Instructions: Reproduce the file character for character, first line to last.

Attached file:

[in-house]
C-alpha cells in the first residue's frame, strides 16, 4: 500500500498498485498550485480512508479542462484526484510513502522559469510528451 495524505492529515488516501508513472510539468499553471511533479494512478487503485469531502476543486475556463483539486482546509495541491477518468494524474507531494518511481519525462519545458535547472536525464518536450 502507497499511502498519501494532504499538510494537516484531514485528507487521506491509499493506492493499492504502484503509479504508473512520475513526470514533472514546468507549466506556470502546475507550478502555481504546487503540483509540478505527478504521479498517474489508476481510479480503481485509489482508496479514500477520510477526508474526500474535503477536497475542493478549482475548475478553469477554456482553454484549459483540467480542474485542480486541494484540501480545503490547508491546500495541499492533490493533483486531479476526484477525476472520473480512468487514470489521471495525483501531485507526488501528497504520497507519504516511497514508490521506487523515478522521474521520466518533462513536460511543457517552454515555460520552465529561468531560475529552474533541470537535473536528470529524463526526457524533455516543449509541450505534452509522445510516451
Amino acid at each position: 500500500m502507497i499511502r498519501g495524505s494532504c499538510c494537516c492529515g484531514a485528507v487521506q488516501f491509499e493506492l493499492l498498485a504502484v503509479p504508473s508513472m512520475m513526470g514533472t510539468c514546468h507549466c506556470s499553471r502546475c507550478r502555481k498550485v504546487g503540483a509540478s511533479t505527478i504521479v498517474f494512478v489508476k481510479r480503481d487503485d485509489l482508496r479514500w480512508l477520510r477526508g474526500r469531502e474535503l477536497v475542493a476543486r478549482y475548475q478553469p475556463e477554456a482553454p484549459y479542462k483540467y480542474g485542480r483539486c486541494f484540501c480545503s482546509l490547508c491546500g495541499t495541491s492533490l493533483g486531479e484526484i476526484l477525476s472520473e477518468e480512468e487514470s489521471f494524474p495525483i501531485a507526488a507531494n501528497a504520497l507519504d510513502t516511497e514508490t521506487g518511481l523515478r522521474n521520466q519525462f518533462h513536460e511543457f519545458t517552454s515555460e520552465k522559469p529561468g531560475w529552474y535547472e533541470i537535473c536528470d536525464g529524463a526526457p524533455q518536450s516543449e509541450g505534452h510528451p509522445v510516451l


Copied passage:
[in-house]
C-alpha cells in the first residue's frame, strides 16, 4: 500500500498498485498550485480512508479542462484526484510513502522559469510528451 495524505492529515488516501508513472510539468499553471511533479494512478487503485469531502476543486475556463483539486482546509495541491477518468494524474507531494518511481519525462519545458535547472536525464518536450 502507497499511502498519501494532504499538510494537516484531514485528507487521506491509499493506492493499492504502484503509479504508473512520475513526470514533472514546468507549466506556470502546475507550478502555481504546487503540483509540478505527478504521479498517474489508476481510479480503481485509489482508496479514500477520510477526508474526500474535503477536497475542493478549482475548475478553469477554456482553454484549459483540467480542474485542480486541494484540501480545503490547508491546500495541499492533490493533483486531479476526484477525476472520473480512468487514470489521471495525483501531485507526488501528497504520497507519504516511497514508490521506487523515478522521474521520466518533462513536460511543457517552454515555460520552465529561468531560475529552474533541470537535473536528470529524463526526457524533455516543449509541450505534452509522445510516451
Amino acid at each position: 500500500m502507497i499511502r498519501g495524505s494532504c499538510c494537516c492529515g484531514a485528507v487521506q488516501f491509499e493506492l493499492l498498485a504502484v503509479p504508473s508513472m512520475m513526470g514533472t510539468c514546468h507549466c506556470s499553471r502546475c507550478r502555481k498550485v504546487g503540483a509540478s511533479t505527478i504521479v498517474f494512478v489508476k481510479r480503481d487503485d485509489l482508496r479514500w480512508l477520510r477526508g474526500r469531502e474535503l477536497v475542493a476543486r478549482y475548475q478553469p475556463e477554456a482553454p484549459y479542462k483540467y480542474g485542480r483539486c486541494f484540501c480545503s482546509l490547508c491546500g495541499t495541491s492533490l493533483g486531479e484526484i476526484l477525476s472520473e477518468e480512468e487514470s489521471f494524474p495525483i501531485a507526488a507531494n501528497a504520497l507519504d510513502t516511497e514508490t521506487g518511481l523515478r522521474n521520466q519525462f518533462h513536460e511543457f519545458t517552454s515555460e520552465k522559469p529561468g531560475w529552474y535547472e533541470i537535473c536528470d536525464g529524463a526526457p524533455q518536450s516543449e509541450g505534452h510528451p509522445v510516451l